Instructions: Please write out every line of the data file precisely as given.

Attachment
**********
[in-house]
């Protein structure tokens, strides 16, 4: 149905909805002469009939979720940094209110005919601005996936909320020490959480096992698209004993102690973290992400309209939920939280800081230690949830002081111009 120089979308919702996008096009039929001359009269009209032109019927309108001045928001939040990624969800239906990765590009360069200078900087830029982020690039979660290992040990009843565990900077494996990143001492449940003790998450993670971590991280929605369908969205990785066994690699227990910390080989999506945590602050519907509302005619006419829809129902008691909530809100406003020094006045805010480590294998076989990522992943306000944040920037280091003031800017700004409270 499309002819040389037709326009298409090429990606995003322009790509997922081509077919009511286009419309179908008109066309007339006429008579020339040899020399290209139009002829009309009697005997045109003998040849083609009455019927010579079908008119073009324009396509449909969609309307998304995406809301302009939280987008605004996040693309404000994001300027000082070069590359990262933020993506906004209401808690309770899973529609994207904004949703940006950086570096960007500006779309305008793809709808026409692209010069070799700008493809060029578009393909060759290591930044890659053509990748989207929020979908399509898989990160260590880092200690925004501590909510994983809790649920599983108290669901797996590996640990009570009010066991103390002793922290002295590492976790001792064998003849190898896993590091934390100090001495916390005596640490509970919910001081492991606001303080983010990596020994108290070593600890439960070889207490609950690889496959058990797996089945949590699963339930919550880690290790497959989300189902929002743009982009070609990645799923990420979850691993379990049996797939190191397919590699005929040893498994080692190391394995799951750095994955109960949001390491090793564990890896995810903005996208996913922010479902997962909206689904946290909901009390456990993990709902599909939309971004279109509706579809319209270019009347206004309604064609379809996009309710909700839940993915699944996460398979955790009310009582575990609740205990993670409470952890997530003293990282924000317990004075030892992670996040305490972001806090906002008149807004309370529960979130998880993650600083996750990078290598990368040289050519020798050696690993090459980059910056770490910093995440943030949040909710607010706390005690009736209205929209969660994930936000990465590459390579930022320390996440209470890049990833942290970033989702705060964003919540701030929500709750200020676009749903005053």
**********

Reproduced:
[in-house]
């Protein structure tokens, strides 16, 4: 149905909805002469009939979720940094209110005919601005996936909320020490959480096992698209004993102690973290992400309209939920939280800081230690949830002081111009 120089979308919702996008096009039929001359009269009209032109019927309108001045928001939040990624969800239906990765590009360069200078900087830029982020690039979660290992040990009843565990900077494996990143001492449940003790998450993670971590991280929605369908969205990785066994690699227990910390080989999506945590602050519907509302005619006419829809129902008691909530809100406003020094006045805010480590294998076989990522992943306000944040920037280091003031800017700004409270 499309002819040389037709326009298409090429990606995003322009790509997922081509077919009511286009419309179908008109066309007339006429008579020339040899020399290209139009002829009309009697005997045109003998040849083609009455019927010579079908008119073009324009396509449909969609309307998304995406809301302009939280987008605004996040693309404000994001300027000082070069590359990262933020993506906004209401808690309770899973529609994207904004949703940006950086570096960007500006779309305008793809709808026409692209010069070799700008493809060029578009393909060759290591930044890659053509990748989207929020979908399509898989990160260590880092200690925004501590909510994983809790649920599983108290669901797996590996640990009570009010066991103390002793922290002295590492976790001792064998003849190898896993590091934390100090001495916390005596640490509970919910001081492991606001303080983010990596020994108290070593600890439960070889207490609950690889496959058990797996089945949590699963339930919550880690290790497959989300189902929002743009982009070609990645799923990420979850691993379990049996797939190191397919590699005929040893498994080692190391394995799951750095994955109960949001390491090793564990890896995810903005996208996913922010479902997962909206689904946290909901009390456990993990709902599909939309971004279109509706579809319209270019009347206004309604064609379809996009309710909700839940993915699944996460398979955790009310009582575990609740205990993670409470952890997530003293990282924000317990004075030892992670996040305490972001806090906002008149807004309370529960979130998880993650600083996750990078290598990368040289050519020798050696690993090459980059910056770490910093995440943030949040909710607010706390005690009736209205929209969660994930936000990465590459390579930022320390996440209470890049990833942290970033989702705060964003919540701030929500709750200020676009749903005053």